Black, Korean communities come together at 25-year LA riots anniversary

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Members of the First African Methodist Episcopal Church and Korean-American community came together on the 25-year anniversary of the L.A. riots as a symbol of progress and unity. (KABC)

Members of the First African Methodist Episcopal Church and Korean-American community came together on the 25-year anniversary of the L.A. riots as a symbol of progress and unity.

A service was held Saturday morning in West Adams with the church members and Korean-American Federation of Los Angeles.

During the 1992 Los Angeles riots, thousands of fires were set and hundreds of businesses - many owned by Korean-Americans - were looted. Officials estimated the Korean community suffered an estimated loss of $400 million during the riots.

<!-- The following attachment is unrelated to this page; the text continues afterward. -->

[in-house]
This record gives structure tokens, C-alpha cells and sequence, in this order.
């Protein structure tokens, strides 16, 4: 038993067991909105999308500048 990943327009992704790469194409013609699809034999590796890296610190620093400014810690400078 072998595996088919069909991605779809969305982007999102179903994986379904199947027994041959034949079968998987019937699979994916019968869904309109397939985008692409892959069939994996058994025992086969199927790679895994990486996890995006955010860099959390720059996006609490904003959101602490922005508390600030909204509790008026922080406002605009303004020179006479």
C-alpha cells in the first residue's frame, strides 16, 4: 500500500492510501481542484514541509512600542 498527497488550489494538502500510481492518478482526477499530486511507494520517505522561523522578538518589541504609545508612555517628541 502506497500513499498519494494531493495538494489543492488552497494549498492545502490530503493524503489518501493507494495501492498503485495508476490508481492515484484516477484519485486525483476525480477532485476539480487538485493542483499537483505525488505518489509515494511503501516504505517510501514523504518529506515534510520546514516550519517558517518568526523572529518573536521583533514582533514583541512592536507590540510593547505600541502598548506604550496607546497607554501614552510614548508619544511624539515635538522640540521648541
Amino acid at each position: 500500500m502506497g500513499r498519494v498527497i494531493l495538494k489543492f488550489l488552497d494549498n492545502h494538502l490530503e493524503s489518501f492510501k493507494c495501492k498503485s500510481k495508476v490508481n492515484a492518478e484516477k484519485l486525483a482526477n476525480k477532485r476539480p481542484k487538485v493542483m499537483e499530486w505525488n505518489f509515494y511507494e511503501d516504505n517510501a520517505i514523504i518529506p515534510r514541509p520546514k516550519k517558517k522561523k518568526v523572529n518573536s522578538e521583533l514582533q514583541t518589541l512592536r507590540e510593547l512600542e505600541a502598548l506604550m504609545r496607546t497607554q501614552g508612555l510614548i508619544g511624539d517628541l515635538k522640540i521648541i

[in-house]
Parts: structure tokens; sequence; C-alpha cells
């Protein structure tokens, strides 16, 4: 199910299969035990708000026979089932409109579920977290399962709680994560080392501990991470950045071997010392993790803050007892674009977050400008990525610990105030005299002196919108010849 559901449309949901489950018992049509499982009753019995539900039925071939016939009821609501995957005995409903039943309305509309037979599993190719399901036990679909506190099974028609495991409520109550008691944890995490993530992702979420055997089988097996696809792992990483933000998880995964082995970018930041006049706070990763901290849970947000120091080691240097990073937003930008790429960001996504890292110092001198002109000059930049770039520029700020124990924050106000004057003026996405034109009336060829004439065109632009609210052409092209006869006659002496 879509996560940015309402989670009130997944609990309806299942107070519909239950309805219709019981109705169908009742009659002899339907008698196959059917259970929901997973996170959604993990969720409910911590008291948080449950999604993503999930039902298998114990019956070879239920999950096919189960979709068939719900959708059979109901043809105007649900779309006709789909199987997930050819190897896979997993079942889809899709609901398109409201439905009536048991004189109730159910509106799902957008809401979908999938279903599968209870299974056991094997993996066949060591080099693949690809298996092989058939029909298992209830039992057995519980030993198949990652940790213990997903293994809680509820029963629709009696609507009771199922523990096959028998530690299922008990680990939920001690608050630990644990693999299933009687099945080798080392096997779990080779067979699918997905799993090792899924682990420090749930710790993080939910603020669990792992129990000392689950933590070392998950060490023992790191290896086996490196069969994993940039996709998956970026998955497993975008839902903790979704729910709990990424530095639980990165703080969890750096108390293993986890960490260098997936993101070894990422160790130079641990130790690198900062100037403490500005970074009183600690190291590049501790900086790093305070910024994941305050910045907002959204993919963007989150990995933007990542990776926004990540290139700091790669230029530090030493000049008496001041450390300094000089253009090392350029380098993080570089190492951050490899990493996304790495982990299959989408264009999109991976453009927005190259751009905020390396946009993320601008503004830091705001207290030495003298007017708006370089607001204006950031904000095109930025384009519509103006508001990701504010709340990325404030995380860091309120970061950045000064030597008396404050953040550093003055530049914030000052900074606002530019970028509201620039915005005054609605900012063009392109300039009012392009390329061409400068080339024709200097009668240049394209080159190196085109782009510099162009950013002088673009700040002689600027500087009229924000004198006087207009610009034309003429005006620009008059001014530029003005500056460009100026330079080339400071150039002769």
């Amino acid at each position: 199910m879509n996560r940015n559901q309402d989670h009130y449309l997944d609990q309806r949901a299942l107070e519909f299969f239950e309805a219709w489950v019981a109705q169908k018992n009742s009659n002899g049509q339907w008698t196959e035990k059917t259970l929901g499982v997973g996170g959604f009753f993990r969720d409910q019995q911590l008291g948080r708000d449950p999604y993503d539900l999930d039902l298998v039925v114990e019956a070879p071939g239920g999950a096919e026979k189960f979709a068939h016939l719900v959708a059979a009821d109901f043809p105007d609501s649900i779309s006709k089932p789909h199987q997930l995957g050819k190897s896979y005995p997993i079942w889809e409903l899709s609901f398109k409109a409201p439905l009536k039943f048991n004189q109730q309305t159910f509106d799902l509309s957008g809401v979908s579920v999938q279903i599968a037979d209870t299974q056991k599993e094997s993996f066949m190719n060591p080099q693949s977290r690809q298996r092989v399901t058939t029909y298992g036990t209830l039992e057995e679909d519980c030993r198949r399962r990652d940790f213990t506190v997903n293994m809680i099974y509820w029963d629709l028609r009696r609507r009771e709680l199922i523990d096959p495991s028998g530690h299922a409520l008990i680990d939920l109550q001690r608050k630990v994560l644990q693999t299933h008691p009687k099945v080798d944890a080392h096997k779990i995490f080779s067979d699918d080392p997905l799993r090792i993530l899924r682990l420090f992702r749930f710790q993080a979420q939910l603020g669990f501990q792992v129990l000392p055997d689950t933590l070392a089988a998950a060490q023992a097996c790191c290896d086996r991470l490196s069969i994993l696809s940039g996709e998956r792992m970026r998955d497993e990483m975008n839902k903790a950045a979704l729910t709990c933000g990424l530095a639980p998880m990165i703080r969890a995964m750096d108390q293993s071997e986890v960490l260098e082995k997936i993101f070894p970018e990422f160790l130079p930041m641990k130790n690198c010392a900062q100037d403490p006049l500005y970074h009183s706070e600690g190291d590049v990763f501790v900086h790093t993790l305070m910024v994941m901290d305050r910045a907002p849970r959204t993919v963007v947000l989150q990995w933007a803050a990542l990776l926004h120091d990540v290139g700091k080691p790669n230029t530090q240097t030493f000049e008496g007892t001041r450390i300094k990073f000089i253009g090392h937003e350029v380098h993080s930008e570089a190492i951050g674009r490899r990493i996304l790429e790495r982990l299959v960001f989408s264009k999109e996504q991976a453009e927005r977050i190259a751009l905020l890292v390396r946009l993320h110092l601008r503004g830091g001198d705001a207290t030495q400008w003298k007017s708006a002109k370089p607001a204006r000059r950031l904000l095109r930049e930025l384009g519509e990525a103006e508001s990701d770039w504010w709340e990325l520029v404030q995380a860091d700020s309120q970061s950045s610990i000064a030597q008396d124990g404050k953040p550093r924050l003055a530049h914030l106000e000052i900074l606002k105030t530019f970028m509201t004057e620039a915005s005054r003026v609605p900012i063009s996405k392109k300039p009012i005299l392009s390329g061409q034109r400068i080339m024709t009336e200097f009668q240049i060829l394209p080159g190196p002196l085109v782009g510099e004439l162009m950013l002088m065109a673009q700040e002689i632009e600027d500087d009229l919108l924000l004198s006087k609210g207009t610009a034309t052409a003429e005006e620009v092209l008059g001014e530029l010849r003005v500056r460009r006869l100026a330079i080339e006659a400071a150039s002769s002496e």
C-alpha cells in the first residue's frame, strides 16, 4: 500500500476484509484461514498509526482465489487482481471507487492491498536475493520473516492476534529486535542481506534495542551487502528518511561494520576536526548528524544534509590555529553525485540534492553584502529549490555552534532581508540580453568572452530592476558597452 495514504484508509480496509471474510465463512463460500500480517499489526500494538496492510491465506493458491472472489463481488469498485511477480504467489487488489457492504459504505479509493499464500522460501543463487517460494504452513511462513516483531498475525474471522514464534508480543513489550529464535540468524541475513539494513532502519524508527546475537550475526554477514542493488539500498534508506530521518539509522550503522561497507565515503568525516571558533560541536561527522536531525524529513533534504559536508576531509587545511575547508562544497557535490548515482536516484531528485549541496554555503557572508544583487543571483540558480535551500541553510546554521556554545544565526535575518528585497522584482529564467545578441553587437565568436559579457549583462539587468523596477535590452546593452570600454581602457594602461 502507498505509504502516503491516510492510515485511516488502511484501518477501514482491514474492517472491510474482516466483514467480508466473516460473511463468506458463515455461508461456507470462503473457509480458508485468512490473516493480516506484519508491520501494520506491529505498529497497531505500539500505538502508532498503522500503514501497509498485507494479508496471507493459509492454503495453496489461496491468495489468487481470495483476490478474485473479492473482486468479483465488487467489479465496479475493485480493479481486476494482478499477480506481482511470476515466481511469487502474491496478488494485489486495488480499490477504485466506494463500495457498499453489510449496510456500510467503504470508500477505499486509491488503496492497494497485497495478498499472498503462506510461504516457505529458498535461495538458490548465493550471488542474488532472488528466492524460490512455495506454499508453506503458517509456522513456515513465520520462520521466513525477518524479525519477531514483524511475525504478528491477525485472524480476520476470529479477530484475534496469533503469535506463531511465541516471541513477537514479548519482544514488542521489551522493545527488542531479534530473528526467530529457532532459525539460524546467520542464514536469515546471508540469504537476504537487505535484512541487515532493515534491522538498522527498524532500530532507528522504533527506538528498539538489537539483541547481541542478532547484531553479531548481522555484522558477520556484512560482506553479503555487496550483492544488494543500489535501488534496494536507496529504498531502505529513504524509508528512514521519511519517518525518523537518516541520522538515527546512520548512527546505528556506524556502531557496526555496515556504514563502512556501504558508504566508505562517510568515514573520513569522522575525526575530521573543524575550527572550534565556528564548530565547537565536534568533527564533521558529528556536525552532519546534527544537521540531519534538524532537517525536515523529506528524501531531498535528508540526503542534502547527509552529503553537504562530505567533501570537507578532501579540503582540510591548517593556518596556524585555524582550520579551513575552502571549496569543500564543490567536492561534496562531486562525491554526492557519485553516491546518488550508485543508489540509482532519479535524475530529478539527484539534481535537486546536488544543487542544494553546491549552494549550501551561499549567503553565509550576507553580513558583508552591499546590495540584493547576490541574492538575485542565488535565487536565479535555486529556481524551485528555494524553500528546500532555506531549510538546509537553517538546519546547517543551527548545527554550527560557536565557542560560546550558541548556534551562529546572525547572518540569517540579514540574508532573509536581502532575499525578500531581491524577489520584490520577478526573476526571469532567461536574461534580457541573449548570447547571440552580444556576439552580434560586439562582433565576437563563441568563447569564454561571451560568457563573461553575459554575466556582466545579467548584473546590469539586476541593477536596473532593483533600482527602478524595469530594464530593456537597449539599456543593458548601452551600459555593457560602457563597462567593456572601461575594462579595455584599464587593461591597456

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But since then, the communities have worked together to repair the damage.

"We were without power. It was just horrible. But it was done. What can you do but move forward from that and hopefully we learned a lesson," one woman said during the service.

At the service, a bank also promised to fund jobs and business loans in the African-American community to promote a better future and partnership.

Many people said more still needs to be done to prevent a situation similar to the riots from happening again. Mayor Eric Garcetti, who was also in attendance, said the city has worked hard to be better.

"We have to remember that we should never destroy what's before us. We need to build, and I think that's what we've done for 25 years," he said.
Related Topics:
news1992 LA riotsriotchurchcommunityWest AdamsLos AngelesLos Angeles County
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